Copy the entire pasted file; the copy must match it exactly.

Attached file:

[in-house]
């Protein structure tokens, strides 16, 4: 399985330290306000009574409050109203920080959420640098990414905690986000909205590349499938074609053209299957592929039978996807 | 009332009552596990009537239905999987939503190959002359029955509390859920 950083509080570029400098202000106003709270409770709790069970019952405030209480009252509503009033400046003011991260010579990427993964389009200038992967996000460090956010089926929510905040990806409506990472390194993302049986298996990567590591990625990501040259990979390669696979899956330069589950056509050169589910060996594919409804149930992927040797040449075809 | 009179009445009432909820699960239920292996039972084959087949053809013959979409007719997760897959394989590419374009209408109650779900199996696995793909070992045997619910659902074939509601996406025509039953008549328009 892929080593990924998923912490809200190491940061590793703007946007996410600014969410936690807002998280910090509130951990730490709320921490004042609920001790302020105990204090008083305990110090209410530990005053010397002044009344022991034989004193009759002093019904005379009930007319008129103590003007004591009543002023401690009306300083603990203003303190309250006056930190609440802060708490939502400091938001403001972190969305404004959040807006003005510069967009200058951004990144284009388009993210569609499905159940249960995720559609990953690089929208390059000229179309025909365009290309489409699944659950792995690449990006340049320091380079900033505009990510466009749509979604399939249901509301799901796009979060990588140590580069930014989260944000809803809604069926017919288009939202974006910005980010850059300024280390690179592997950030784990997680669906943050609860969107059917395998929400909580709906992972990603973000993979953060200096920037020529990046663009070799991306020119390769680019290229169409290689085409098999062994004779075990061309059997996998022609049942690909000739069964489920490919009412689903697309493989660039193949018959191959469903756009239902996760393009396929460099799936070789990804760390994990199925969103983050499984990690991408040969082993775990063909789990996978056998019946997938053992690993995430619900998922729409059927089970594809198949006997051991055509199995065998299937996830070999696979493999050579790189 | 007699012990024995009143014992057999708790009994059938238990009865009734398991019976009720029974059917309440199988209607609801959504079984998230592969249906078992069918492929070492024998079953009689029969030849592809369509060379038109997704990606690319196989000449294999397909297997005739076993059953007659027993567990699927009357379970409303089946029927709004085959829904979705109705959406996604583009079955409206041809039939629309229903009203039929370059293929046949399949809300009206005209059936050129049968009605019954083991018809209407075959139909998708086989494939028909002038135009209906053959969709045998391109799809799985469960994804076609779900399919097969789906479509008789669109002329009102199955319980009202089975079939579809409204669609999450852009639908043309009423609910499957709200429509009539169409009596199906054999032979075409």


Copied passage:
[in-house]
């Protein structure tokens, strides 16, 4: 399985330290306000009574409050109203920080959420640098990414905690986000909205590349499938074609053209299957592929039978996807 | 009332009552596990009537239905999987939503190959002359029955509390859920 950083509080570029400098202000106003709270409770709790069970019952405030209480009252509503009033400046003011991260010579990427993964389009200038992967996000460090956010089926929510905040990806409506990472390194993302049986298996990567590591990625990501040259990979390669696979899956330069589950056509050169589910060996594919409804149930992927040797040449075809 | 009179009445009432909820699960239920292996039972084959087949053809013959979409007719997760897959394989590419374009209408109650779900199996696995793909070992045997619910659902074939509601996406025509039953008549328009 892929080593990924998923912490809200190491940061590793703007946007996410600014969410936690807002998280910090509130951990730490709320921490004042609920001790302020105990204090008083305990110090209410530990005053010397002044009344022991034989004193009759002093019904005379009930007319008129103590003007004591009543002023401690009306300083603990203003303190309250006056930190609440802060708490939502400091938001403001972190969305404004959040807006003005510069967009200058951004990144284009388009993210569609499905159940249960995720559609990953690089929208390059000229179309025909365009290309489409699944659950792995690449990006340049320091380079900033505009990510466009749509979604399939249901509301799901796009979060990588140590580069930014989260944000809803809604069926017919288009939202974006910005980010850059300024280390690179592997950030784990997680669906943050609860969107059917395998929400909580709906992972990603973000993979953060200096920037020529990046663009070799991306020119390769680019290229169409290689085409098999062994004779075990061309059997996998022609049942690909000739069964489920490919009412689903697309493989660039193949018959191959469903756009239902996760393009396929460099799936070789990804760390994990199925969103983050499984990690991408040969082993775990063909789990996978056998019946997938053992690993995430619900998922729409059927089970594809198949006997051991055509199995065998299937996830070999696979493999050579790189 | 007699012990024995009143014992057999708790009994059938238990009865009734398991019976009720029974059917309440199988209607609801959504079984998230592969249906078992069918492929070492024998079953009689029969030849592809369509060379038109997704990606690319196989000449294999397909297997005739076993059953007659027993567990699927009357379970409303089946029927709004085959829904979705109705959406996604583009079955409206041809039939629309229903009203039929370059293929046949399949809300009206005209059936050129049968009605019954083991018809209407075959139909998708086989494939028909002038135009209906053959969709045998391109799809799985469960994804076609779900399919097969789906479509008789669109002329009102199955319980009202089975079939579809409204669609999450852009639908043309009423609910499957709200429509009539169409009596199906054999032979075409």